“Maybe he’ll break,” Anderson suggested. Once Chopp entered the room he stared at Dillard and said, “You need to get your business straight. Look at us now. If it wasn’t for you, none of us would be here. We’re screwed up because of you!” Dillard acknowledged him, but said nothing in return. Sergeant Peters read Shelia’s statement to Dillard implicating him in the murder, still, he refused to admit involvement. After wrapping up the case, all three suspects charged with murder were placed in city jail.

News Media Coverage

On Friday, April 8th 1994, local TV stations aired several stories highlighting the work done by police that led to solving the case. Houston Chronicle published a feature story about the arrested suspects charged with murder in the 185th Criminal District Court. Houstonians were stunned to hear how a young lady was murdered in cold blood at the hands of a drug-addicted hitman whose share of the $700 payoff, was a pitiful $300. In a perverse way, Gary Lane was a cold piece of work by killing an innocent woman for $300.

Equally disgusting, Chopp, the hitman, never got the money in cash; he owed it for crack cocaine that he purchased in advance from Darrell Dillard, the drug dealer who brokered the murder . Still in mourning yet the arrests satisfied the victim’s parents.

“At first I thought it was a dream,” Bernard Lewis, the victim’s father, told a Chronicle reporter about the 4:a.m. call from detectives.” “To think somebody would take a life on that account, it’s just unbelievable, like an animal so to speak,” Mr. Lewis added. Attending church with friends and prayers to God helped the victim’s parents to cope with the tragedy. “When somebody’s gone, that’s all you can do,” the father lamented.

Detectives were overwhelmingly excited to put the killers behind bars. “We never put the case down,” Douglas told reporters. “We always waited for the final piece. It feels real good. We put in a lot of hours.”

Anderson agreed. “We were ecstatic to call Mr. Lewis and say, we caught your daughter’s killer.

What impulse triggered Shelia Dillard to kill another woman over a man who now neither one would have. Douglas summed it up: “It was all about jealousy.” “Shelia couldn’t stand to lose Melvin to Jennifer. He had broken up with her and wouldn’t take her back, but he still would have sex with Shelia. But Jennifer was the woman he wanted to marry.”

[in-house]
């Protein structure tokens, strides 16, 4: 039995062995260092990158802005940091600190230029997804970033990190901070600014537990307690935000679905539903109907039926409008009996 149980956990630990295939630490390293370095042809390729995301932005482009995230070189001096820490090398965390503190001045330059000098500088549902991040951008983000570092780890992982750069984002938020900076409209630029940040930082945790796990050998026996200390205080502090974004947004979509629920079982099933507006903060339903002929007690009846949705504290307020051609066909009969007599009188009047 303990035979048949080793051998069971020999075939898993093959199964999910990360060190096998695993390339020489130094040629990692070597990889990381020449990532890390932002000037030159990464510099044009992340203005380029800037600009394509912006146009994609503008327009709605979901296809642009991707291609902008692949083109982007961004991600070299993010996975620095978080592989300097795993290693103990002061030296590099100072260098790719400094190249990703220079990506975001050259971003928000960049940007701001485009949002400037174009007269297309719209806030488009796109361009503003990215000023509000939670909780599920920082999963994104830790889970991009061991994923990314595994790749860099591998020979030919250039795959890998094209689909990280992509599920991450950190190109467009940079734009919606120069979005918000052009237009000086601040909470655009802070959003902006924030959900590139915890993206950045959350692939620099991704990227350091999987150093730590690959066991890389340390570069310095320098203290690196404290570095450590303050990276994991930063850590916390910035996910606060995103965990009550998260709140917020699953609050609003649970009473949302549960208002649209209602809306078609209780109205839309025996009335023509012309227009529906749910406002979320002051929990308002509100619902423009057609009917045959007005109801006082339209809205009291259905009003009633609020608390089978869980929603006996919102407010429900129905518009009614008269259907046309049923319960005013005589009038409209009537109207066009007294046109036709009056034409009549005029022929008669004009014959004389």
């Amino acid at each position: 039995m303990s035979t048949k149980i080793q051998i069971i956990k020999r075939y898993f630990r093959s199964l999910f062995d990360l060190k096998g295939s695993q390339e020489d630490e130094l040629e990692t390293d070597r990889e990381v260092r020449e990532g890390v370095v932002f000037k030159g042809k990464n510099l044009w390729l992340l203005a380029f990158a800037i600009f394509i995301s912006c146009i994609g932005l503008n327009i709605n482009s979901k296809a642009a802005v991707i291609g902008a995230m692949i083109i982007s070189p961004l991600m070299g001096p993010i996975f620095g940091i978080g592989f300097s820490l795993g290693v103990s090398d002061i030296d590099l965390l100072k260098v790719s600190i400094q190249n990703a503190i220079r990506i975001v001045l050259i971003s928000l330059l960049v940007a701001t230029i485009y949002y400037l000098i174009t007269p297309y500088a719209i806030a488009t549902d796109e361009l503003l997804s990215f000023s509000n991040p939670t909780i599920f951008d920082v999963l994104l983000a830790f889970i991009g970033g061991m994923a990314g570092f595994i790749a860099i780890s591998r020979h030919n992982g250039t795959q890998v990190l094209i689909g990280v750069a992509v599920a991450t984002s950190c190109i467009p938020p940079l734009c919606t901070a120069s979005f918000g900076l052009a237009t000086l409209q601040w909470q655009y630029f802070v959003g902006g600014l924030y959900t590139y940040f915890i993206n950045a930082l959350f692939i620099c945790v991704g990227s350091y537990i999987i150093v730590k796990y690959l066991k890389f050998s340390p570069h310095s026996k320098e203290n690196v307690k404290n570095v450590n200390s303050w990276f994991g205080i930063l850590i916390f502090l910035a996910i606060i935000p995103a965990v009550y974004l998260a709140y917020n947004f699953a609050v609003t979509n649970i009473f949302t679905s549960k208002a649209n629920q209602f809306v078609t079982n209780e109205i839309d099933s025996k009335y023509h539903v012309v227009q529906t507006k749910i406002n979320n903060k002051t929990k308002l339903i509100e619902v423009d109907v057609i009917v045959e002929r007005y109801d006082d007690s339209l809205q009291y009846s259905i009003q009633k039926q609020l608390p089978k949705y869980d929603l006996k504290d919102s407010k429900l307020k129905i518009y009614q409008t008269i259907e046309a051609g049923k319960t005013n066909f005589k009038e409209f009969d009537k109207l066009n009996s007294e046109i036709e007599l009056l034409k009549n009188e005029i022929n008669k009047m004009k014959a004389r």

Final Chapter

Convicted murderer Shelia Dillard (inmate#754469) received 50 years in prison on May 31st 1996. A model inmate she now resides at a prison unit in Gatesville Texas. She came up for parole in 2010. Her parole was denied until 2014. Gary Lane Chopp (inmate#739474) got life in prison on November 14th, 1995. He reside at the Clements prison in Amarillo Texas. His next parole date scheduled for 2029.

Darrell Dillard previously made parole on the 20-year sentence that he received for his role in Jennifer Lewis death but currently he’s back in prison serving a long stretch on an unrelated case.

Sergeant-Detective Rueben Anderson retired from the city police department in 2003, the same year he unsuccessfully ran for Harris County Constable Precinct# 7, a top law enforcement position.. Bored with retirement, Anderson returned to Houston Police Department in 2007 to work as an information analyst in the Homicide Cold Case Murder division.

Leaving the department again in 2009, Anderson retired into a dedicated christian life working in the ministry, winning lost souls for Christ.

Sergeant Clarence Douglas left Houston Police Department in March 2005 to work for Recovery Healthcare Corporation. Prior to leaving the city, Douglas worked on the heartbreaking high-profile case of Raysate Knight aka Angel Doe. Raysate was a 6-year-old child killed by her mother and stepfather. Along with Detective Darcus Shorten. Douglas persistent work on the Angel Doe case was featured in Lois Gibson true-crime book: Face of Evil. Gibson is a world-renowned forensic artist.

Gibson’s superior artist work has been listed in the Guinness Book of World Records as “The world’s most successful forensic artist whose sketches has helped law enforcement capture over 1000 wanted criminals.”

It has been 20 years since Jennifer Lewis was murdered. Her remains lie in Houston Memorial Garden Cemetery. But her spirit lives on.

Clarence Walker can be contacted at